Listen to Pilot Light

Friday, July 12, 2013

Fiction in a consumer world

Being contemporary ain't what it used to be. Especially for a writer.

Fiction, the kind of fiction that I enjoy, attempts to capture some facet of life, to discuss an issue or, as Milan Kundera says, deal with some existential question. (Not answer it, mind you... just explore it). That doesn't mean that the stories are necessarily realistic, but making that facet of life or existential question relevant to the reader does require a certain one-to-one correspondence with the world that readers know.For it to be true, it has to fit in with what else they know to be true, or at least appear to.

Given that premise, the job of writing fiction is growing increasingly difficult and the reason is consumerism. The continuous introduction of new products and technologies and the (eager) desire to interact with the world in new ways means that the world itself changes significantly in increasingly short spans of time. Much science fiction from the past twenty years seems childishly simple in today's world. Some futuristic predictions considered extreme when they were written are rather bland compared to the real changes that have taken place. Tweeting is one. Social media an important tool of big business? Who woulda thunk it?

The rapid rate of change is old news but the implications continue to manifest. Here is a simple example of how these changes confound a writer. I ran across a story idea I had filed away a few years back, intending to write the story when I had a better idea of what to do with it. I liked the idea, but it has a problem--it hinges on a character sitting at home waiting for a phone call and yet having an urgent need to leave the house. What young reader would understand that now? I can hear them mutter: "Take your phone with you, jerk!"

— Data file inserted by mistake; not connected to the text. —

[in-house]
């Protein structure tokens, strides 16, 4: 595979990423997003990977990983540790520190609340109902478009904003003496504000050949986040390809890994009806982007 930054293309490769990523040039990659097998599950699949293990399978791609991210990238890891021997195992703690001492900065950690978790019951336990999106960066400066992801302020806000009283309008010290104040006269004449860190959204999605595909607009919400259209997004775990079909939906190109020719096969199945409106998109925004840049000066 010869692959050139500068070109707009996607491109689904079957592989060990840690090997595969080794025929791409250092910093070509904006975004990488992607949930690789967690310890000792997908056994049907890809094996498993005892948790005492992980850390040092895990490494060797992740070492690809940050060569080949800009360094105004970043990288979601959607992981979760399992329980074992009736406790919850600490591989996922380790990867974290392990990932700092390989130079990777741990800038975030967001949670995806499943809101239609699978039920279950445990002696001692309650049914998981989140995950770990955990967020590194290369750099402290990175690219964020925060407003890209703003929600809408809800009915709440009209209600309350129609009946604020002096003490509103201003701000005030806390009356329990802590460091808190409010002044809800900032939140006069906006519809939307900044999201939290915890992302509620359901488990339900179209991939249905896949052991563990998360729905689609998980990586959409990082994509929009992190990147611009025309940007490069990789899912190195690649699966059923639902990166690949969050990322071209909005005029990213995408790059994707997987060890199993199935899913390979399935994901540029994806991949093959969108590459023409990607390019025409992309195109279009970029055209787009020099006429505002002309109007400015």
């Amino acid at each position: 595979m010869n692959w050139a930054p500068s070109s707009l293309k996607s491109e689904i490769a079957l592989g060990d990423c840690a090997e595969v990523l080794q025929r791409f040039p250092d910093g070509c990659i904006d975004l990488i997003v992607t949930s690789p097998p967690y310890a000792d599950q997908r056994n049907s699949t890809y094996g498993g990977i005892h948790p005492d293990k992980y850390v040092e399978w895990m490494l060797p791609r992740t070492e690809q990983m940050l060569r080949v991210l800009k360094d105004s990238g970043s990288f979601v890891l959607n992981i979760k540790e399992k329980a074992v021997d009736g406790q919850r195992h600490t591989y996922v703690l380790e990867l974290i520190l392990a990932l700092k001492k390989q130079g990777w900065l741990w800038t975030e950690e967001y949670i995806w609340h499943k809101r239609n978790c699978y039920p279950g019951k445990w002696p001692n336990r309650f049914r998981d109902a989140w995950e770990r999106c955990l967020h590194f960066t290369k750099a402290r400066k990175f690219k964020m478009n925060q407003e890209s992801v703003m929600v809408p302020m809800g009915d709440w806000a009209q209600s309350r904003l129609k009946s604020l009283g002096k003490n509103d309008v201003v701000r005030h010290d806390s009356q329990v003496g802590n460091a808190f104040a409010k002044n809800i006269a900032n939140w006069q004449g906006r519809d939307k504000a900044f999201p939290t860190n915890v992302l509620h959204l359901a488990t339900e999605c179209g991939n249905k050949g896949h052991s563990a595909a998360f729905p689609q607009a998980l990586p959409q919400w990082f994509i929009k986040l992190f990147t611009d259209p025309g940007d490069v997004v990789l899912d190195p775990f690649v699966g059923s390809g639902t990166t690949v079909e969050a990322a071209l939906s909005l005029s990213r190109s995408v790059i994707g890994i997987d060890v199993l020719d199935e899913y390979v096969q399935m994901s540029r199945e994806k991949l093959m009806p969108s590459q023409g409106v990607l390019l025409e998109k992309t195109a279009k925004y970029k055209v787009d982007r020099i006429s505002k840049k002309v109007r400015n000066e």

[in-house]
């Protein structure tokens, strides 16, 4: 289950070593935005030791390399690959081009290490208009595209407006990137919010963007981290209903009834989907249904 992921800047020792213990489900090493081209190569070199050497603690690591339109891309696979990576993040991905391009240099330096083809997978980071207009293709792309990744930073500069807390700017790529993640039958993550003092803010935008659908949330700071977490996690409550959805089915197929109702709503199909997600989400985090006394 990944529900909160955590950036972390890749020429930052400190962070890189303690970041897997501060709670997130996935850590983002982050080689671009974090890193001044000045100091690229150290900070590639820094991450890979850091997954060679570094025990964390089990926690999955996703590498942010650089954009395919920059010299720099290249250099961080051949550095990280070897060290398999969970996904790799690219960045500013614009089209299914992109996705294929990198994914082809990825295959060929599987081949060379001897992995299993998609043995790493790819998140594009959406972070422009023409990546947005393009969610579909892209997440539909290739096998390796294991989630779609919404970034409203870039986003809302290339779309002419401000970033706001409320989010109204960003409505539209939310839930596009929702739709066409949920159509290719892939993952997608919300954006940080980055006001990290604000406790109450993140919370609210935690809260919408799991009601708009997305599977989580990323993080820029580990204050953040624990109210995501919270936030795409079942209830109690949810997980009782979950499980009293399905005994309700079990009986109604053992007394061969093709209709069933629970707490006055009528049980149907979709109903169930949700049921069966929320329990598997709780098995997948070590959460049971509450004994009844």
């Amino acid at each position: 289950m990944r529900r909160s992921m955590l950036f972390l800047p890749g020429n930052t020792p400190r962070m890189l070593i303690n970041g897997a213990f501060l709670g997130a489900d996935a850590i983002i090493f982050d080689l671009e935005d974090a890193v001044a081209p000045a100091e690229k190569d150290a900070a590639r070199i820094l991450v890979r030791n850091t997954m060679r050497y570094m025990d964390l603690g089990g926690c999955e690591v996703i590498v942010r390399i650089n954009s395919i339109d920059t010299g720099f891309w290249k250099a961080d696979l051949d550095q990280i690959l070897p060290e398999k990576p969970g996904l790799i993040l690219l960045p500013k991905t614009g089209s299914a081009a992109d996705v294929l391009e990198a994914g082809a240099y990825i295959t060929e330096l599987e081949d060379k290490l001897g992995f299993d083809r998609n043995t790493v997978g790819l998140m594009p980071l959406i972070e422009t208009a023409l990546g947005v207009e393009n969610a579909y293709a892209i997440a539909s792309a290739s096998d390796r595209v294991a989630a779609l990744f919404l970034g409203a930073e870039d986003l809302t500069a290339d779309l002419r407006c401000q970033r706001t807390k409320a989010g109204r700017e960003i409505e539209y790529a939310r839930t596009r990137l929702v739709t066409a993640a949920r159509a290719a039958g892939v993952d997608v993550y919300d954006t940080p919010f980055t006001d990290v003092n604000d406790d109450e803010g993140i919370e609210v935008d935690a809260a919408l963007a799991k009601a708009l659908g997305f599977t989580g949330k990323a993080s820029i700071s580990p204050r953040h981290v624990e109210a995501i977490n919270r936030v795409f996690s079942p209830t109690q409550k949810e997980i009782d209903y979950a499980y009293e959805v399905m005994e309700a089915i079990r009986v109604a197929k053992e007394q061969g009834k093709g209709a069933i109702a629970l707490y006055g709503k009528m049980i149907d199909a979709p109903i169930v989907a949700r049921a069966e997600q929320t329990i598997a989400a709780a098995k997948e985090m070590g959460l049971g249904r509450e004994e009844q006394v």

Even if I established that this took back in ancient times, say the 1980s, would today's readers really understand the situation? Would the tension it creates be felt? I don't think so. They might accept it, but that dilemma is not visceral enough to grip. Better to toss that one. The shelf life of ideas is shrinking. I will need to date stamp them--"Best written before..."

It is an era of rampant consumerism. You can love it or hate it, but a writer cannot ignore it. It even changes our vocabulary at a frantic pace, leaving the writer the concern that having one character text another might be a totally archaic action in a few years. People still use Skype, but with rising competition and new technologies emerging, is it safe to have characters do it?

What is a bit maddening about this is that these things seldom have much to do with the story. But they do involve the telling, and the telling affects the reader's enjoyment. Most writers want to entertain at least somewhat. Regardless of the "point of my novel" I want readers to enjoy the experience, even if it is darker.

Unfortunately (in terms of being aware of these changes) I am not an ardent consumer, nor an early adopter. Many years working in the vanguard of technology as a journalist made me rather bored by change for its own sake, yet that sort of thing is at the heart of the consumer world and drives this writing problem.  So I will have to work harder.